View Full Version : An Amusing Tale (freeform RPG)

2011-02-23, 01:04 AM
Hello! I mainly just needed a place to host the information for this game to show my friends. I don't know when I'll start it, and I'm not sure if I'll need to find a player on the recruitment boards, but in the meantime, I would appreciate any feedback! I will continue to edit this post as I come up with more details or decide to implement suggestions from others.

An Amusing Tale
a freeform RPG by Tortoise262


Four students at The Morrowbrook Boarding School for the Arts are about to have their worlds turned upside down! The last time I ran this game, we didn't get very far before I got bogged down by real life, but the story starts out something like this:


The appearance, background, and personality of each character is completely up to the player. There will be one of each of the following Classes:

The Musician uses music to manipulate the minds and actions of other people and creatures.

The Performer uses acting, mimery, or dancing (or another similar performance) to control the elements.

The Visual Artist conjures objects by creating a work that comes to life.

The Writer can drastically alter his friends' circumstances by writing in plot holes, convenient twists, and the like. He will likely keep a journal of the group's exploits.

When the player creates his character's background, he should include specifics on the character's area of expertise. For instance, the Musician might know a handful of instruments, but concentrate mainly on the recorder. The Performer might exclusively practice in oration. The visual artist might do a lot of painting, but also dabble in sculpting or paper machet. The writer might be inclined to write in a certain style or genre.


The idea of this game is to have very few rules or mechanics. There are no rules for combat, and each character only has two resources (not counting items and supplies):

Hearts represent a character's life force. When you get hurt, you lose one or more hearts. If you run out of hearts, you fall unconscious.

Stars are used to harness the supernatural powers of your character's art. When you attempt to use your powers you consume one or more Stars, which replenish after a full rest. The GM will determine the Target you will need to roll to succeed. Consume one star and roll 1d4+1 and attempt to hit or surpass the Target. If you fail, you may consume an additional star to add another 1d4+1 to your roll (and you may continue to do so until you succeed, run out of stars, or decide to give up), but each time you consume a star, you are taking more time to perform the action.

The Targets in the following examples should NOT be used for reference. They are merely for the sakes of the examples they are in:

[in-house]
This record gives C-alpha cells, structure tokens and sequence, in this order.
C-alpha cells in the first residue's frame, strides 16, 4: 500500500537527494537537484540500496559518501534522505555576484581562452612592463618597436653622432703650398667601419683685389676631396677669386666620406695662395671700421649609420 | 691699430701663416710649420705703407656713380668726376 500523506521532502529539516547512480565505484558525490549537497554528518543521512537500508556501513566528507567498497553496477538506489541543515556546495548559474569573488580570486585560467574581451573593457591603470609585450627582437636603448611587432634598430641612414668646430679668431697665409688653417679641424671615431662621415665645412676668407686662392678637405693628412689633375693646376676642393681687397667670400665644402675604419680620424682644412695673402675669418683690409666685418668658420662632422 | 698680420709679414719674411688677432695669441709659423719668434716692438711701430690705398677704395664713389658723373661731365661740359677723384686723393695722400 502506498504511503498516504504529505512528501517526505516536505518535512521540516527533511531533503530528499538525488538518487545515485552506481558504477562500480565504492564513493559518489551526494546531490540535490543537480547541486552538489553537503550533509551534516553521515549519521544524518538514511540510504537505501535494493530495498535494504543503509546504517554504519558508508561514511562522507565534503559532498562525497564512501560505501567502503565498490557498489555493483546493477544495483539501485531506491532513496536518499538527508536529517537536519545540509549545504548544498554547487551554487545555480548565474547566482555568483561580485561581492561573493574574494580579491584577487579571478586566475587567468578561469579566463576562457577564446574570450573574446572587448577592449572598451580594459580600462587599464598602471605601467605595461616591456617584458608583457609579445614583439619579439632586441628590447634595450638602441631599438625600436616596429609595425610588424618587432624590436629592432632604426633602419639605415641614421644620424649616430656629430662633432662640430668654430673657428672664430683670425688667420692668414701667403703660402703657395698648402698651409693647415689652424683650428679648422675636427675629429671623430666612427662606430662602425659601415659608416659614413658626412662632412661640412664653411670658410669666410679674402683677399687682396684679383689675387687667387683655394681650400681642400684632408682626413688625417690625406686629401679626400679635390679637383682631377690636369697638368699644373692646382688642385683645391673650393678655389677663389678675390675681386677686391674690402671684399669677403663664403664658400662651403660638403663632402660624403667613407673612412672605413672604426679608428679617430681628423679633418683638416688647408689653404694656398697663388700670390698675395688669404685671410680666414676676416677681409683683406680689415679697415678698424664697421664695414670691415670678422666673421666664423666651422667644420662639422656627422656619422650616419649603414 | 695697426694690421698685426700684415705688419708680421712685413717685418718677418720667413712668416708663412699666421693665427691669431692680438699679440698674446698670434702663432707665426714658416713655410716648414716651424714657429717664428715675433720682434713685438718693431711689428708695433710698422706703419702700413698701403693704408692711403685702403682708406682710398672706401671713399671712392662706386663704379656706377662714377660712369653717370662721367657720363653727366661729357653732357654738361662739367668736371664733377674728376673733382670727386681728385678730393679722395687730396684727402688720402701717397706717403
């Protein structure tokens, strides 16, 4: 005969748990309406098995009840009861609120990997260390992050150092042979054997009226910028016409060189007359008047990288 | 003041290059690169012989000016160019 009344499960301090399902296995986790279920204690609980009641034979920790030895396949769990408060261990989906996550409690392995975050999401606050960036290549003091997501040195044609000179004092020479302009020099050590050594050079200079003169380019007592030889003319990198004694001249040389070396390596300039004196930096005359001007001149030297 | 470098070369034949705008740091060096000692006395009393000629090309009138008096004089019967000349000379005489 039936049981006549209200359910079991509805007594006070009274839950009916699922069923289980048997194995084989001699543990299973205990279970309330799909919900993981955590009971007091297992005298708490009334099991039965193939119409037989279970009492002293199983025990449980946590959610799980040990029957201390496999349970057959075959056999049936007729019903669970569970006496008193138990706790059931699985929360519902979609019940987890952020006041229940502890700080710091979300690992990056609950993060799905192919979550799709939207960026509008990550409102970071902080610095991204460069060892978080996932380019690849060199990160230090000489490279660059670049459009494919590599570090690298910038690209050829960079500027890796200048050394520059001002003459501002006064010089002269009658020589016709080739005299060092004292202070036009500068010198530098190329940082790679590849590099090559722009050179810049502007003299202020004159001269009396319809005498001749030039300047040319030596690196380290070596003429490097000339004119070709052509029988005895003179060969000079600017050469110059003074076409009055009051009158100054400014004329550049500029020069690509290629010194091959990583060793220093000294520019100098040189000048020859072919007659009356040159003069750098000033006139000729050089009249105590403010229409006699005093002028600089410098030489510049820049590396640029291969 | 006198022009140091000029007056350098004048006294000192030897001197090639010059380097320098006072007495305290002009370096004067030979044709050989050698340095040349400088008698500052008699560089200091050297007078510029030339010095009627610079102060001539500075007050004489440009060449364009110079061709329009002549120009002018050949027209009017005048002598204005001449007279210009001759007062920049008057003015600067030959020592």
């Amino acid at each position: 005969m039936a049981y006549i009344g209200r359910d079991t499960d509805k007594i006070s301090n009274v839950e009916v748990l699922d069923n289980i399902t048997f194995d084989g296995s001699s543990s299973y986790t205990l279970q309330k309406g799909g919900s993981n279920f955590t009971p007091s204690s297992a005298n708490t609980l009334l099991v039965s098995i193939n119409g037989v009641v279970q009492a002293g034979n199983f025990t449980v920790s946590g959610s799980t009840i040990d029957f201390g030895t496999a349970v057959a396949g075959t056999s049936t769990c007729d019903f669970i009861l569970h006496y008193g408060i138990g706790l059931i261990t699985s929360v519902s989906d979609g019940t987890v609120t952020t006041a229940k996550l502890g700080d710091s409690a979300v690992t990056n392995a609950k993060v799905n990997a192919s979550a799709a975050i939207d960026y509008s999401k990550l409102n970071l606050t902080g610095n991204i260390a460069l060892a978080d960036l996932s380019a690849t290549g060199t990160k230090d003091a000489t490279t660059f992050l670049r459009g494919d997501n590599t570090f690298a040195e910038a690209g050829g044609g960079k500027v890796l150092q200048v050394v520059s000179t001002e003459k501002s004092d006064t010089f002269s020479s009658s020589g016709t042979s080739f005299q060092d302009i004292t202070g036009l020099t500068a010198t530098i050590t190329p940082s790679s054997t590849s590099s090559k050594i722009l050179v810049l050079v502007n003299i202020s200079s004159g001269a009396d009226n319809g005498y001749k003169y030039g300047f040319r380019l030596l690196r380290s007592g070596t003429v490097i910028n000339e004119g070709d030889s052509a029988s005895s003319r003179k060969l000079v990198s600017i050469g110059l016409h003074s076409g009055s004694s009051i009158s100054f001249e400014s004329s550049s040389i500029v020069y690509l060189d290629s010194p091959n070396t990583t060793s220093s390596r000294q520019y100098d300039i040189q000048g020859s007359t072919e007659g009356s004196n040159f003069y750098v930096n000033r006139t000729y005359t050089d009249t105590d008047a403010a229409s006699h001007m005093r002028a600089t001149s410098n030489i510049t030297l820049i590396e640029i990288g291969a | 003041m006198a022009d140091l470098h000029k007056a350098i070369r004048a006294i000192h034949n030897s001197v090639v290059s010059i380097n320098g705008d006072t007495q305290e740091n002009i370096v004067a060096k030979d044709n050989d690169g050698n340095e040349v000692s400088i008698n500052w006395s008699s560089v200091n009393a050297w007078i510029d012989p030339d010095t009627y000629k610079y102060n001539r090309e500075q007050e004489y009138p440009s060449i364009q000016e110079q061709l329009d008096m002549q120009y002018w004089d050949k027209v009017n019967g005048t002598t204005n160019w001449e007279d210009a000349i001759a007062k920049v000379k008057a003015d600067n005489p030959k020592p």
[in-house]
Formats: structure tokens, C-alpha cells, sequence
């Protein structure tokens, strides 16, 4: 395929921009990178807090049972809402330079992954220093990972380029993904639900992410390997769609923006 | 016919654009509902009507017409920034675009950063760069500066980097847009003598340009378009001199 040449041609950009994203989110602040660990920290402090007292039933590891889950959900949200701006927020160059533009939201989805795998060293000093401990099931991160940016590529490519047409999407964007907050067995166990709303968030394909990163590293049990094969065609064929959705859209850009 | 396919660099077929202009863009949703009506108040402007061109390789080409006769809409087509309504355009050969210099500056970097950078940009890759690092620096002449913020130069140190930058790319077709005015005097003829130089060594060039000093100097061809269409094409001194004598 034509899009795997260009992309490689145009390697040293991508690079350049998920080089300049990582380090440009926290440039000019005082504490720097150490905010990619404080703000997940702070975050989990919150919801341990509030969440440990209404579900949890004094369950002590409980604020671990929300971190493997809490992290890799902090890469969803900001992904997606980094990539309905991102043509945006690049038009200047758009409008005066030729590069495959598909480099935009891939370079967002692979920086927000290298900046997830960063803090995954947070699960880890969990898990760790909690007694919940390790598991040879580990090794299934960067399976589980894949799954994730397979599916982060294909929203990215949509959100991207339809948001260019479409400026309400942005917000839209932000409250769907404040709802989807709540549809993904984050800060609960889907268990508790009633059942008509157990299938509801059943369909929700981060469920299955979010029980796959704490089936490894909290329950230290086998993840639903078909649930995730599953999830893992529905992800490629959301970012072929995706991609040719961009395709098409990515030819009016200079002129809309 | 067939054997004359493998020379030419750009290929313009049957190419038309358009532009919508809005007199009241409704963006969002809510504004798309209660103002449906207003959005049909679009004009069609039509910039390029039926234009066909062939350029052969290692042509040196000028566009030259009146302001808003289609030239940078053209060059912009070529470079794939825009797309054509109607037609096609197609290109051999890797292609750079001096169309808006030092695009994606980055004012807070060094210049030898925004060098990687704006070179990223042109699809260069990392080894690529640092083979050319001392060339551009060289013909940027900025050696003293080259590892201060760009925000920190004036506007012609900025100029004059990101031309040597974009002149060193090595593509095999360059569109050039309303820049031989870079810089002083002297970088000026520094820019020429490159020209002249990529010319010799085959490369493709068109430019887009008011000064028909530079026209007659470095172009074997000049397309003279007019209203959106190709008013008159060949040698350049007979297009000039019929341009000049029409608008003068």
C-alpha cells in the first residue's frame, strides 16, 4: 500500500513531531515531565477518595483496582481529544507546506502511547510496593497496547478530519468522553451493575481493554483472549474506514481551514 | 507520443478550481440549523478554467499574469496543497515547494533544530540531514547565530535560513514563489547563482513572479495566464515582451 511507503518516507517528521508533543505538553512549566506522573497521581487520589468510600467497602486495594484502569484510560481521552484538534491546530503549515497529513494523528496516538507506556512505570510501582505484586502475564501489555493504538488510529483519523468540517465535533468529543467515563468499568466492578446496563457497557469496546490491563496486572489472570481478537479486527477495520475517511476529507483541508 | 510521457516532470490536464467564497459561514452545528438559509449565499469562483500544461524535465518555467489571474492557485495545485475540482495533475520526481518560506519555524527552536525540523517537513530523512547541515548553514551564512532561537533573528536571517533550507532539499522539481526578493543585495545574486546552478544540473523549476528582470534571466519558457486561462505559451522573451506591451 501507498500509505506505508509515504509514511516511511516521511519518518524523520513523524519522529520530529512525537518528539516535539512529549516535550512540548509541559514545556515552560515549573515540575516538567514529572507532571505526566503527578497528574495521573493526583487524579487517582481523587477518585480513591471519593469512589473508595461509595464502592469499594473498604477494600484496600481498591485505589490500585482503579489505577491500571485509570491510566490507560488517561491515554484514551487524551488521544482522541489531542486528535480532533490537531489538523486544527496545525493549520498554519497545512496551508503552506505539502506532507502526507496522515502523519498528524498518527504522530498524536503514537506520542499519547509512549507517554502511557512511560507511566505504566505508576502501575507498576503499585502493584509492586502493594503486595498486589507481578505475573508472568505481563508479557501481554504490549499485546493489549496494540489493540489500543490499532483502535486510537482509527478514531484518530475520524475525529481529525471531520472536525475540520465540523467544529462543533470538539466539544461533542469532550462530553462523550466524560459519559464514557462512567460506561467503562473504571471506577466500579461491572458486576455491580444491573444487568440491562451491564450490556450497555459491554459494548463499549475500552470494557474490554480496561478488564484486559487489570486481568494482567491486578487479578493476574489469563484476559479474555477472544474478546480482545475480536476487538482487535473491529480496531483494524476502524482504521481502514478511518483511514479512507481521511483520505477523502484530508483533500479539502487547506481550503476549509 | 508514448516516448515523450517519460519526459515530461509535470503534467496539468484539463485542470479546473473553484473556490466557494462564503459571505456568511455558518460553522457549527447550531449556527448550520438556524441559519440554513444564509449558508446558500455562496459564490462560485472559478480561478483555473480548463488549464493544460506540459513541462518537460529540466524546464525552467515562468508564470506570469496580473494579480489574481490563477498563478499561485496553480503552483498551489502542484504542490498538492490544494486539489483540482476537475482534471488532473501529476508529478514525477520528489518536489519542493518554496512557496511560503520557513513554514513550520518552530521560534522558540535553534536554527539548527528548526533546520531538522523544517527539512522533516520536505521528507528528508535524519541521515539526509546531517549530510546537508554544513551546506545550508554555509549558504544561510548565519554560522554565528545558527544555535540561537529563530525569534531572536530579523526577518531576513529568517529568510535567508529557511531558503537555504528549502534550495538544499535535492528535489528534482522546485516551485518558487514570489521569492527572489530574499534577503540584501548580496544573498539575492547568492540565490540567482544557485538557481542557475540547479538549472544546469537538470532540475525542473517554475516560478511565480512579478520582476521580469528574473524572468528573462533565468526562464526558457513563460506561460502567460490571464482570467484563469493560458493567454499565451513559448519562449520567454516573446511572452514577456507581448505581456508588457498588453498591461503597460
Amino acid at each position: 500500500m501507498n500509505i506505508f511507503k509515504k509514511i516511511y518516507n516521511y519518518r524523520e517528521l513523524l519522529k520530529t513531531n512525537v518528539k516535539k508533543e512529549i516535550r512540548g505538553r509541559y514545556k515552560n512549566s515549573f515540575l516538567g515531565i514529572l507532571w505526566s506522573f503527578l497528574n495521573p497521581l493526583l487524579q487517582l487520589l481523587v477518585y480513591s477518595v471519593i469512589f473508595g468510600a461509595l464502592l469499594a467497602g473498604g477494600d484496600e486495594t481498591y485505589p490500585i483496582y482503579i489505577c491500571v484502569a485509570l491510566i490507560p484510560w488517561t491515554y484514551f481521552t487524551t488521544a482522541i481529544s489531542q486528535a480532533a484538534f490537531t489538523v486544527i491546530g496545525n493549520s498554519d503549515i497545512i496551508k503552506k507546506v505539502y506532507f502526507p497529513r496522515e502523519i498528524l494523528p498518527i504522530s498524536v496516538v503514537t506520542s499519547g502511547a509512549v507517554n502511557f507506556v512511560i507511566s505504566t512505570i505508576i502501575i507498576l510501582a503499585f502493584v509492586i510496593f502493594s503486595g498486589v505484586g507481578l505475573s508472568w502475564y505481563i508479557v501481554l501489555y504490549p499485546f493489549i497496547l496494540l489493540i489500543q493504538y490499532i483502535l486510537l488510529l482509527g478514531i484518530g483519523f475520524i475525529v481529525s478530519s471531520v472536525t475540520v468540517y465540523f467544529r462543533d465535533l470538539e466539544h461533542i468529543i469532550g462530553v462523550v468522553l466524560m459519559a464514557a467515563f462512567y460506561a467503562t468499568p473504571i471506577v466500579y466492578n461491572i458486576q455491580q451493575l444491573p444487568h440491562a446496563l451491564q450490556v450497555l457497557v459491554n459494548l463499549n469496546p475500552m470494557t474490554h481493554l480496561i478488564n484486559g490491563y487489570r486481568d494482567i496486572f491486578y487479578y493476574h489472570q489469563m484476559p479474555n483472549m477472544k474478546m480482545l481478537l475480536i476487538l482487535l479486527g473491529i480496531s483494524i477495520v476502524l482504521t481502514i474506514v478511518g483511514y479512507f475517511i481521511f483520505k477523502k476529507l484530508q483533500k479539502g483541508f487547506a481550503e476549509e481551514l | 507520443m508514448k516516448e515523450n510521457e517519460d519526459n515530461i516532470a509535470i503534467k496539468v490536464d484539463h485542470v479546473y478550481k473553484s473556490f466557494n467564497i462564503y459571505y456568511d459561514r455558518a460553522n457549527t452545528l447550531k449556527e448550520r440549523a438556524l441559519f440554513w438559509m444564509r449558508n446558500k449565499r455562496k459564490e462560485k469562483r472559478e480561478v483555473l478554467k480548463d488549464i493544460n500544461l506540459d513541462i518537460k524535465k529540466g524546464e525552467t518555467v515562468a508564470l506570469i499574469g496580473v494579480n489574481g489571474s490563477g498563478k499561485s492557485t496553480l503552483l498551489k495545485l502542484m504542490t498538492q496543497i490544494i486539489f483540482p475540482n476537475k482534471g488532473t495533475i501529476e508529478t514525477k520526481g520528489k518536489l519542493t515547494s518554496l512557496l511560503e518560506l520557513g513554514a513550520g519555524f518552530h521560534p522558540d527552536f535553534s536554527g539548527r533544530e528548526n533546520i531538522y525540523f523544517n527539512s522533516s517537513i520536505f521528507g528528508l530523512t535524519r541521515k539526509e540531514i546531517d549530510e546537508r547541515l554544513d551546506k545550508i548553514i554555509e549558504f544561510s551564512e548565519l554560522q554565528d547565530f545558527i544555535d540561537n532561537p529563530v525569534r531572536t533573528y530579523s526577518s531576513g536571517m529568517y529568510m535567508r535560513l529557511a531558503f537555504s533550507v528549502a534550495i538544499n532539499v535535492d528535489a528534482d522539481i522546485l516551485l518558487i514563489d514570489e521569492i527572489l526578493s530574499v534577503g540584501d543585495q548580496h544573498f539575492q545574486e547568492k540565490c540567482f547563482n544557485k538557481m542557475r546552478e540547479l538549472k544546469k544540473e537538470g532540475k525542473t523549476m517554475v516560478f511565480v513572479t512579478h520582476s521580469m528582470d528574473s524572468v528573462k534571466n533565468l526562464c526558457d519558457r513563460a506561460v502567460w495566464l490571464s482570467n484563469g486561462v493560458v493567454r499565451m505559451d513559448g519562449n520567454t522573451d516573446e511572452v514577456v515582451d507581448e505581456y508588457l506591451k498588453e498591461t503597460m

In this game, the group is comprised of four artists...
The Visual Artist: Vincent, a painter
The Performer: Michael, a dancer
The Musician: Ian, a flautist
The Writer: Clive, a fantasy novelist

Vincent and his friends are hungry, so he decides to paint a plate of hamburgers for them to share. [The GM decides a Target for this action. Since it's a simple task, we'll say it's 3.] Vincent rolls the 4-sided die, and it comes up 1, (a result of 2, after adding the +1) which is not enough to reach the target. Vincent continues working on the painting and consumes a second star. The result is another 2, but added to the first roll, it is enough to reach the Target. Vincent's painting is finished, it comes to life, and the boys enjoy their lunch!

Michael sees a twenty-dollar bill caught on a tree branch. He performs a few spins and kicks to call up a gust of wind to blow the money out of the tree. [For this example, the Target is 5.] Michael's roll results in a 4. A slight wind picks up, but not enough to dislodge the bill. Michael decides that he should save his Stars for something more important and gives up.

Ian is a Musician who plays the flute. He and his friends need to sneak into the dean's house, but there is a dog in the front yard. Ian begins to play a soft, soothing song to make the dog fall asleep. [Let's say the Target is 8 for this example.] Ian gets lucky, and the result of his first roll is a 5. Ian continues to play a little longer, consuming a second star. This time, he is not so lucky and gets a 2. Added to the 5, this is still not enough to reach the Target. The dog begins barking, and the dean's lights come on. Ian and his friends are in big trouble! Hopefully, Clive will be able to write in some sort of decoy to get them out of it!

At the GM's discrection, the player may be able to roll a 6- or 8-sided die based on good roleplaying or description from the player trying to perform an action.

2011-02-23, 01:05 AM
Edit Log for first post:

2011/02/23 Added a link to the original game in the story section. Added that the GM may allow higher dice rolls for good RP. (Thanks to Adam for the suggestion!)